We agree, marriage is for the birds; and except for exceptions like the crows and vultures, eagles and cranes who mate for life, most birds know better. What with all the swipe-ing left and swipe-ing right, it’s more about bed-fellows-well-met, and no thought of the ever-after.

Yet, conditioning can’t be denied. And sooner or later the moving-in happens. Living-in is the new buzzword, and even parents who see marriages melting faster than ice in the Antarctic are beginning to turn a blind eye. Or nod approvingly, and hopefully.

But believe me, the no-strings-attached state of bliss comes with its own strings. That, often, for a woman, can be tied to an anchor. Not the kind that moors you. But the kind that drags you to its depths.

So, from the wisdom of the wise, those who have lived-in and learnt, some words of…well… advise:

A look at the dos

Do hold your own. Which means, hold on to what you enjoyed in your single state: me-time, financial independence, your pet hobbies et al. Do keep finances separate. If you do start a joint account for convenience’s sake, ensure it remains strictly utilitarian. The rest of your money is yours. In your name, in your account.

Do keep in touch with family. They are your safe harbour. Unless, of course you have been disinherited/ostracised/ pronounced dead by them. Still, keep the lines open.

Do your bit; phone messages and emails work well. Even if they don’t get responses. Do go out with friends. With and without partner in tow. You are, technically, still a free bird, remember?

Do share work stories with partner. Helps keep perspective. His. That you have other orbits beyond his.

Take one day at a time. That way the years ahead will (hopefully) take care of themselves. Do take time off for fun trips together…and alone. Do fight, argue, but clear the air.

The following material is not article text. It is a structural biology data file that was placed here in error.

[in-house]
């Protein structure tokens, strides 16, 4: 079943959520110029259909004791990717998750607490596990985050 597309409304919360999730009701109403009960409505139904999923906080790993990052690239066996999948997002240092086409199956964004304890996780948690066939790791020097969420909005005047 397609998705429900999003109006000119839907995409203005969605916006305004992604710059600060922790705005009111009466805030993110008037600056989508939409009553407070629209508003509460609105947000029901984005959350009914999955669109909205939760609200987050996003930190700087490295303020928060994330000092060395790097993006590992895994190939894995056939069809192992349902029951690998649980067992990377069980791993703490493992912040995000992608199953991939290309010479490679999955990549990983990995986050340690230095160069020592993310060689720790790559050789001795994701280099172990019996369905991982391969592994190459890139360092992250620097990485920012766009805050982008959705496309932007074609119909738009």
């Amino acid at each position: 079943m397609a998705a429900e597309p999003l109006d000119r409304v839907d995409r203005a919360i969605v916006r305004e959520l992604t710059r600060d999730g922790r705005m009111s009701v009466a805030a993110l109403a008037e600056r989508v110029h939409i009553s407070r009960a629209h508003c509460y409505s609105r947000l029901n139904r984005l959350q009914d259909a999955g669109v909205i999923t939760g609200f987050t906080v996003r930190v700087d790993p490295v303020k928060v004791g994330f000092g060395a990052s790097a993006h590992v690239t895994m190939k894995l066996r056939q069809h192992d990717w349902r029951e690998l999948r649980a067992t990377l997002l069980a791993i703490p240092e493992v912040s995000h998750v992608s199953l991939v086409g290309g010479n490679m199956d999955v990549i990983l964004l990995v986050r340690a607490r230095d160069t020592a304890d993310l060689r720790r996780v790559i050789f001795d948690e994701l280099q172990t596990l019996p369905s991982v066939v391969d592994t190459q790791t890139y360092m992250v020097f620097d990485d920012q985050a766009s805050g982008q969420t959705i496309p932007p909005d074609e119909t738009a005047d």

Do compromise on food likes and dislikes. It’s part of the fun of a relationship.

Do learn something together. Helps teach you to support each other. Do talk. On everything that concerns everything, but particularly your lives.

Now for the dont’s

Do not get pregnant. Well, at least not till you both want you to, have thought it out, and can follow through on the line of thinking.

Do not give in to role playing… you are not a wife, he is not a husband. And that was a conscious decision. Yours…plural. Remember it. Do not let him role play. By making you accountable for his clothes, keys, notes… you know the drift… you are not his mum, either.

Do not buy expensive stuff for the ‘love-nest’. That’s for the married types, if they plan to stay married. Do not bring family peeves into the home. ‘Your mum’, ‘my Dad’ and the rest of the clan is a red flag. Such plaints best avoided.

Do not nurse grudges. If you could discuss ‘not getting married’, you can discuss irritations, anger issues…Do not let resentment simmer.

Do not let his family judge you. And do not judge his. Do not let his family invade your life. Adopt you, patronise you. You have not married him; so his family has no rights on how you should behave with him/them.

Do not feel insecure. Or make him feel insecure. You made a conscious choice after all. Do not let the romance die. Work at keeping things fresh. (Easier said than done, though, but not impossible.)

Do not forget that living together does not mean you won’t have leaky taps, fused bulbs, washing and cleaning and dusting. Work out the details of who does what, and when.

Enough now with the instructions. No, they are not coming from a one-sided, feminist point of view. Just that women tend to start off as independent and self-reliant, but along the way, start becoming pliant as doormats, courtesy (a) love; (b) conditioning; (c) insecurity; (d) genetic makeup (tick any applicable and be warned.)

A little awareness, we are told, goes a long way. PS: Married people are allowed to read this. It works just as well for them.

The writer is a Consulting Editor with Penguin India